5.  

    I love your story! This is awesome. I am sure that you are glad you tried to discover new books for your patrons, and found books that you have enjoyed.

  6.  

    Hello, Heather. Nice to meet a fellow passionate fan. Glad you came out of your closet and become a full-fledged Austenesque admirer. 🙂

    evangelineace2020[at]yahoo[dot]com

  7.  

    Ha, glad I’m not the only one who started out as a closet fan! 😀 Thanks for sharing!
    araminta18 at gmail dot com

  8.  

    So funny! I read and wrote in that closet for so long, too. Your tale definitely strikes a chord with many of us, I think. 🙂

    T..

    tegeirian at hotmail dot com

  9.  

    Yay Heather for coming out of the closet! Husbands will always look at you oddly for owning a whole bookshelf full of Mr. Darcy, Capn Wentworth, and even Col. Fitz. ;D

    You have a fun writing voice to read. Thanks!
    Sophia
    sophiarose1816(at)gmail(dot)com

  10.  

    Hi Heather! Your story made me laugh. I think a lot of us were, or are, closet Austenesque-ophiles. Yeah, I just made up a word! My library is a big help to feeding my addiction. They let patrons request to purchase up to 5 things per month and I do, every month, without fail. Almost all of it is Austenesque and very few they’ve rejected. Has your husband read any of your Austenesque books – have you caught him peeking?

    Monica
    @jaffobsession

    •  

      I’m pretty sure the librarians see me coming and say, “Hey, that Jane Austen girl is back again. $10 says the book she wants us to buy has ‘Darcy’ in the title.”

      Dear Husband hasn’t read any of my Austenesque books. I’m still trying to convince him to read Pride and Prejudice. He did watch the BBC miniseries with me, so he’s not beyond all hope 🙂

      Heather M.

  11.  

    I loved this, I can sympathize with your bookstore drama. It kills me how little of the classics they carry these days, especially in the small town I live in. All my friends know all trips out of town require a bookstore stop.

  12.  

    Hi Heather. Good to meet another Austen FANatic.

  13.  

    That was a fun story!
    arjanne.boneschanscher (at) gmail (dot) com

  14.  

    Laughed so hard because this is my story too and I am always reading one of the great literary classics and
    one of the Austenilia at the same time!

  15.  

    Loved reading your story! P&P and Persuasion are my favorites, too, but I just finished reading Emma and I loved that one, too.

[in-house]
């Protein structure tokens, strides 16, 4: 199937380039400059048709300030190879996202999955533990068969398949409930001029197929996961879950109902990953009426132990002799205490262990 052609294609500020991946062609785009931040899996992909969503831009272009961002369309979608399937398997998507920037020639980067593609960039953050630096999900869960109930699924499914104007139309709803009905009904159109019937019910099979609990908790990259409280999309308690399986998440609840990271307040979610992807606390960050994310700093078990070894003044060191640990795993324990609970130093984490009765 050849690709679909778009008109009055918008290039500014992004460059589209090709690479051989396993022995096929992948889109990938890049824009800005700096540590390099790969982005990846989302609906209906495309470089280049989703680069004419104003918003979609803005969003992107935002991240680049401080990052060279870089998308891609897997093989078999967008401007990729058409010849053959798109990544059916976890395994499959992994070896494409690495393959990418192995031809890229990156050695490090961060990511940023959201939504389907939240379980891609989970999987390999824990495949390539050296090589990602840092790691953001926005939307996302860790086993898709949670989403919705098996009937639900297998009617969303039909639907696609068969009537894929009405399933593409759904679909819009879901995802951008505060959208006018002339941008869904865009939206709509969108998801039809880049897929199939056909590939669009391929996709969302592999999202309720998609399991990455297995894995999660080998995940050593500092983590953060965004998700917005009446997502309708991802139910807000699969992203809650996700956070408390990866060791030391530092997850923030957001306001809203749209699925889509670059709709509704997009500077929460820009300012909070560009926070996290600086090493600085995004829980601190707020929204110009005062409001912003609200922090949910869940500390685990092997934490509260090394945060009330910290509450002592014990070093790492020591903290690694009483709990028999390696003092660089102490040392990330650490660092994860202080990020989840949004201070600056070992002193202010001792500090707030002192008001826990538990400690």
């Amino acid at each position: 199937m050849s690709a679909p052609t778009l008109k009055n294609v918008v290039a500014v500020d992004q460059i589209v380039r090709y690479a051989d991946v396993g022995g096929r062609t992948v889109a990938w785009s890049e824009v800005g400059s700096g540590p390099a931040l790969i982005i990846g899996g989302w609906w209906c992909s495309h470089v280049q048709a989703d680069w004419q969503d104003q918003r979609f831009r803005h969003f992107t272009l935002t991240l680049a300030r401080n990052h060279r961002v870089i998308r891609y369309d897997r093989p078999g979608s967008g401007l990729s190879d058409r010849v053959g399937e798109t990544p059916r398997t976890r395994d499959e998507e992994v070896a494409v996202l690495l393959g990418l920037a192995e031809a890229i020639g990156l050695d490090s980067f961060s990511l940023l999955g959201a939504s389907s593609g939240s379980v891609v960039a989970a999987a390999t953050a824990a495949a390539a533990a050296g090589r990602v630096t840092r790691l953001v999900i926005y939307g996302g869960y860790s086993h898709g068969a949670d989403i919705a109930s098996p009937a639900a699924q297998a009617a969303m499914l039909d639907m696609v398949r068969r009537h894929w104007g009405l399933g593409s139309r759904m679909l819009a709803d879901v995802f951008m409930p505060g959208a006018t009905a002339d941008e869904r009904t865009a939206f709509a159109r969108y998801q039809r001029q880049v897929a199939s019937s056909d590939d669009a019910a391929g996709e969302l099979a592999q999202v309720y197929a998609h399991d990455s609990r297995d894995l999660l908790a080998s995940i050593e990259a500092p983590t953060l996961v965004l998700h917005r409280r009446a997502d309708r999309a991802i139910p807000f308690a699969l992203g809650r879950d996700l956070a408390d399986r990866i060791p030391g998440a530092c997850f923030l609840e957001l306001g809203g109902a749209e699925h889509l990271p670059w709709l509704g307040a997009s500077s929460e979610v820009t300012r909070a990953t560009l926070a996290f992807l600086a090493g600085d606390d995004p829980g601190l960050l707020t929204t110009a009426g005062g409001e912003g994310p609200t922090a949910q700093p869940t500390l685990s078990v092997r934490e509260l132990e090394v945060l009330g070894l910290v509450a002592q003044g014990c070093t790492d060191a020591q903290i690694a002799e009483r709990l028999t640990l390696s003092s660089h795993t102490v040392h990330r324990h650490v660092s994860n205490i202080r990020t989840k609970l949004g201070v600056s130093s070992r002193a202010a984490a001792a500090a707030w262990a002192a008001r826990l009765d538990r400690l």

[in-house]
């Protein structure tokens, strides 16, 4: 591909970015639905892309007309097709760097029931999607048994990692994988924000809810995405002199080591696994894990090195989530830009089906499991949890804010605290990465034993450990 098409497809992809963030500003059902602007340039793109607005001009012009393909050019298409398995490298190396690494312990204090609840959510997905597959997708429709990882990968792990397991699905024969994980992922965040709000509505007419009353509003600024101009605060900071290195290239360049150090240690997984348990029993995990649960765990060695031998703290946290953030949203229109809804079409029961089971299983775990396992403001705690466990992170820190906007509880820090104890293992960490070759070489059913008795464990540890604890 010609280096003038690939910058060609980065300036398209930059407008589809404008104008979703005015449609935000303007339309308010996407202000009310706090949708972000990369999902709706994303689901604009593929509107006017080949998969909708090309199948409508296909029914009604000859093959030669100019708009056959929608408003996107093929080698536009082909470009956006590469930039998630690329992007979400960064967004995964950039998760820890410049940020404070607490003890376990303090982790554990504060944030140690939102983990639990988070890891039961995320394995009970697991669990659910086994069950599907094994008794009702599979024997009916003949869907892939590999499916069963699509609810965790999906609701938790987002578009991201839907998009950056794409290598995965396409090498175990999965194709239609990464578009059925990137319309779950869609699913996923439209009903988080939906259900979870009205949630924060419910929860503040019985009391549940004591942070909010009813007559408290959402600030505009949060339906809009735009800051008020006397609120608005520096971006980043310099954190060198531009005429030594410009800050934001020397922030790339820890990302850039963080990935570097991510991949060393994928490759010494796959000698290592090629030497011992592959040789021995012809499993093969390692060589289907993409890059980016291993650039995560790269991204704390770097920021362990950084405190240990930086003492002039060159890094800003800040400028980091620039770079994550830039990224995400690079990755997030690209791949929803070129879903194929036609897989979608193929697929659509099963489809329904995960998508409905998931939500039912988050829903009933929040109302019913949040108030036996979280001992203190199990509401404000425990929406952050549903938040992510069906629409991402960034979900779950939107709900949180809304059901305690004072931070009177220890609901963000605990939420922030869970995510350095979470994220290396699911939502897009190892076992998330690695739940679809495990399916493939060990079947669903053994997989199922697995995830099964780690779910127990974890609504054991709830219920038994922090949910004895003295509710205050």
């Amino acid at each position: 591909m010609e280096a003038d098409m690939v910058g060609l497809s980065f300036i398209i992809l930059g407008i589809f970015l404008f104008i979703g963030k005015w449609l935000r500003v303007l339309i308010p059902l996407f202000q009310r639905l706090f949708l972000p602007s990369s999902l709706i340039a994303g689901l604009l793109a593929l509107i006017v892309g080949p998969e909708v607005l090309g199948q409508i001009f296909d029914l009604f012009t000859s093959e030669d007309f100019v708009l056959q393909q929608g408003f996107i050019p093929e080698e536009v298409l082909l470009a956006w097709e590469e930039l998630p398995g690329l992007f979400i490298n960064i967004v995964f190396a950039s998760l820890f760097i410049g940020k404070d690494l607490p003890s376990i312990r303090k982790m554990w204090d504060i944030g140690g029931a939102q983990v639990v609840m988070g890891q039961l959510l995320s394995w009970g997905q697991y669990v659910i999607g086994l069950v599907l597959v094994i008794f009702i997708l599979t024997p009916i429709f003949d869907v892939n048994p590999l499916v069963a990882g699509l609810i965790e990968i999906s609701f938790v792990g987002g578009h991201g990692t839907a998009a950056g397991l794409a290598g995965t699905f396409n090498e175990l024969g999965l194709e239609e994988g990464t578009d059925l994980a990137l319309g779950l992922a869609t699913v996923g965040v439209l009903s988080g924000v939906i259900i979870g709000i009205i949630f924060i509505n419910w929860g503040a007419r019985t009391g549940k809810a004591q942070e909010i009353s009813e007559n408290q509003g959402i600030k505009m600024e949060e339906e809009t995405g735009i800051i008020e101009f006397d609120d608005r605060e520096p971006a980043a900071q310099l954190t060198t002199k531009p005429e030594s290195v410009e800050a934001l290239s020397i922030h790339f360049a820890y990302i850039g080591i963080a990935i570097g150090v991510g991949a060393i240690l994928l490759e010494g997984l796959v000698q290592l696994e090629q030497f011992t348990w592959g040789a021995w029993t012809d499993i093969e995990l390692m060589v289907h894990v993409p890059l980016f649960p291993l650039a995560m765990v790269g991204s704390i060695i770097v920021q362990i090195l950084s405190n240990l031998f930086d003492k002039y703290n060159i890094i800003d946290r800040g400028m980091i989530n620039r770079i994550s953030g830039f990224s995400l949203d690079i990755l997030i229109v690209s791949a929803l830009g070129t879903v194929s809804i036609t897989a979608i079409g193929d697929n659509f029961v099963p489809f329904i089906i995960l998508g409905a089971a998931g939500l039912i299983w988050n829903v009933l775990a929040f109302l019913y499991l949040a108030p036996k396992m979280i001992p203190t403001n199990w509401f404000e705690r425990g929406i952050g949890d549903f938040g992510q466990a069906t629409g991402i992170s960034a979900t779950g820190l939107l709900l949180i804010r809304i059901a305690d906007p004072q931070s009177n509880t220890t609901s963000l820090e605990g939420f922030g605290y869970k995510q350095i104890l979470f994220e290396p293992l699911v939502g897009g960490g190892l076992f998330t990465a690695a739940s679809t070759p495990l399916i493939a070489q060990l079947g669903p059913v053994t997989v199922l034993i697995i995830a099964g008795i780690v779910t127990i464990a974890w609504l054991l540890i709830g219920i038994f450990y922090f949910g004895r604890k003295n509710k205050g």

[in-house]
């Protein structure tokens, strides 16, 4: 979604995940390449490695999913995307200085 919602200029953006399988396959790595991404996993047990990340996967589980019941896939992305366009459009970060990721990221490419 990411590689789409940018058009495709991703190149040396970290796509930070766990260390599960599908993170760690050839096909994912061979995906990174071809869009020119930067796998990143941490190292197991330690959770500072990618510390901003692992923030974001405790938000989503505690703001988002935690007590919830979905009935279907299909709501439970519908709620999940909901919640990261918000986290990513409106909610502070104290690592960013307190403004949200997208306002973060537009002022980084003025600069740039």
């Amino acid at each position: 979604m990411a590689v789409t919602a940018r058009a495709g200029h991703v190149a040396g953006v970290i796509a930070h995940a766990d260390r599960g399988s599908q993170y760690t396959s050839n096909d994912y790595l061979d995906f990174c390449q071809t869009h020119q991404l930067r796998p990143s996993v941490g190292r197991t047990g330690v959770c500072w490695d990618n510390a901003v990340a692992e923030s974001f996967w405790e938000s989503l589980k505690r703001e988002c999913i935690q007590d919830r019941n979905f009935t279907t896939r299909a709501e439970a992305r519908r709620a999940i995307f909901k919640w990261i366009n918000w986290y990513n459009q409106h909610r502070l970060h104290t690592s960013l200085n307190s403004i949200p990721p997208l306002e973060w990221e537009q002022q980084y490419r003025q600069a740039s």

16.  

    Thanks for commenting!

  17.  

    Nice to meet you, too, Mary!

  18.  

    Isn’t it awful when you go into a bookstore and there are so few clasics on the shelves? So irritating. Shouldn’t all trips out of town involve visiting a better bookstore than the one at home?

  19.  

    Yeah, my husband thinks I’m a weirdo, but I look at him oddly for being obsessed with Michigan football. He tells me it’s not the same thing . . . something about football being ‘real’.

  20.  

    It’s been so refreshing to realize that I wasn’t the only one hiding my Austenesque bookshelf!

  21.  

    Maybe someday I’ll step out into the light about writing Austen fiction 😉 Thanks for commenting!

  22.  

    Thanks. I’m very happy to be an acknowledged, card-carrying member.

  23.  

    Thanks, Kate. You’re right, working in the library exposed me to wonderful books I would never had read before, even beyond Ausen fan fiction.

  24.  

    Thank you *takes a bow* It’s nice to be out here in the light 🙂

  25.  

    Lovely to meet you, too!

  26.  

    I would love to have taken a British Literature course! I don’t even remember having that as a possible option. I’m a little bit jealous 🙂

  27.  

    I hope you have fun, too. I can’t believe the month is already half over 🙁

  28.  

    I love the “closet Austenesque fan”. Thanks for sharing your opinions!

    Felicia

    felicialso @gmail. com

  29.  

    Thanks for your thoughts! I don’t recall ever having to read Austen in high school – mainly Shakespeare, but isn’t it funny how times change where something you ‘have’ to read becomes something you ‘want’ to read?!

    Funny you mentioning Pamela Aidan – I am an new Austenesque reader and currently have the first book in her trilogy at the library, waiting for me 🙂

    Whitby1734 (at) aol (dot) com

  30.  

    It’s nice to meet you Heather. I loved reading your story! I just finished An Assembly Such as This and I am so excited to begin book two! Thanks for sharing!!=))
    kellik115(at)yahoo(dot)com

  31.  

    So nice to meet you, Heather! 🙂 It’s fun to learn what other Austen fans are reading & how they love their books – thanks for sharing your story!! 🙂

  32.  

    What a fun story you told! I am glad that you no longer feel you must hide your obsession. Isn’t it great to be free! 🙂

    I did not fall in love with Austen on my first reading of PnP when in High School. It was many years later and then I fell hard! I can’t seem to get enough of the many wonderful Austenesque books out there.

    Thanks for sharing you story!
    jbtaylor12(at)gmail(dot)com

  33.  

    Glad you’re part of this wide community, Heather!
    great Ardent Admirer journey =) Thx for sharing it with us !..

  34.  

    Hi Heather! I have to say I was like you. I didn’t use to read Austenesque books but once you start, you can’t stop!

    newyorkgirl82(at)gmail(dot)com

  35.  

    Oh, I love it! My mom’s a purist that I have tried (in vain) to convert and for a while I sort of put my Austenesque books in hard-to-see places, but now I keeps titles like Mr. Darcy’s Obsession and Only Mr. Darcy Will Do in full view in hopes that a friend will ask about them. 🙂 Nice to meet you!

    liedermadchen(at)hotmail(dot)com

  36.  

    I took one in both High School & College. They were really interesting and I even got to do a project on Pride & Prejudice for the High School class. That was also the school year after I got really interested in Jane Austen.

  37.  

    Both my daughter & I are huge fans of P&P and its many variations / sequels. I am a big fan of Amanda Grange as well as Abigail Reynolds. Another book I love is “The man who loved Jane Austen” by, Sally Smith O’Rourke.

    castlefan[at]att[dot]net